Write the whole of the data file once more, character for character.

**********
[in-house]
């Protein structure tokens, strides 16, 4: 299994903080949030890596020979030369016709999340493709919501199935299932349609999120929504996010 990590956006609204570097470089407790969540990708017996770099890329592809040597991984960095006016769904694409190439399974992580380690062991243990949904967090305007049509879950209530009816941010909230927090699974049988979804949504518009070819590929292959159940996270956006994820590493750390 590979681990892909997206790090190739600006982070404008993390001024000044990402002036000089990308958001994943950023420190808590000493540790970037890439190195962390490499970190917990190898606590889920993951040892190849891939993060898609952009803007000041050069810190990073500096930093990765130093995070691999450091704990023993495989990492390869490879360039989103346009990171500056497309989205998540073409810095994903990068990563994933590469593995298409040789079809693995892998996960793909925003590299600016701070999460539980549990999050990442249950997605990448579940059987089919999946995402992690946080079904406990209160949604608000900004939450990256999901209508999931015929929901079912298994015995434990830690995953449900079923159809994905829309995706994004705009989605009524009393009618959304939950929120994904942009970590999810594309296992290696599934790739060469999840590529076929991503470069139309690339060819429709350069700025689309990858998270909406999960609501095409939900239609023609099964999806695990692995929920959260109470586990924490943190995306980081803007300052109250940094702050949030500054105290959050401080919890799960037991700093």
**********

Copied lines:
[in-house]
């Protein structure tokens, strides 16, 4: 299994903080949030890596020979030369016709999340493709919501199935299932349609999120929504996010 990590956006609204570097470089407790969540990708017996770099890329592809040597991984960095006016769904694409190439399974992580380690062991243990949904967090305007049509879950209530009816941010909230927090699974049988979804949504518009070819590929292959159940996270956006994820590493750390 590979681990892909997206790090190739600006982070404008993390001024000044990402002036000089990308958001994943950023420190808590000493540790970037890439190195962390490499970190917990190898606590889920993951040892190849891939993060898609952009803007000041050069810190990073500096930093990765130093995070691999450091704990023993495989990492390869490879360039989103346009990171500056497309989205998540073409810095994903990068990563994933590469593995298409040789079809693995892998996960793909925003590299600016701070999460539980549990999050990442249950997605990448579940059987089919999946995402992690946080079904406990209160949604608000900004939450990256999901209508999931015929929901079912298994015995434990830690995953449900079923159809994905829309995706994004705009989605009524009393009618959304939950929120994904942009970590999810594309296992290696599934790739060469999840590529076929991503470069139309690339060819429709350069700025689309990858998270909406999960609501095409939900239609023609099964999806695990692995929920959260109470586990924490943190995306980081803007300052109250940094702050949030500054105290959050401080919890799960037991700093």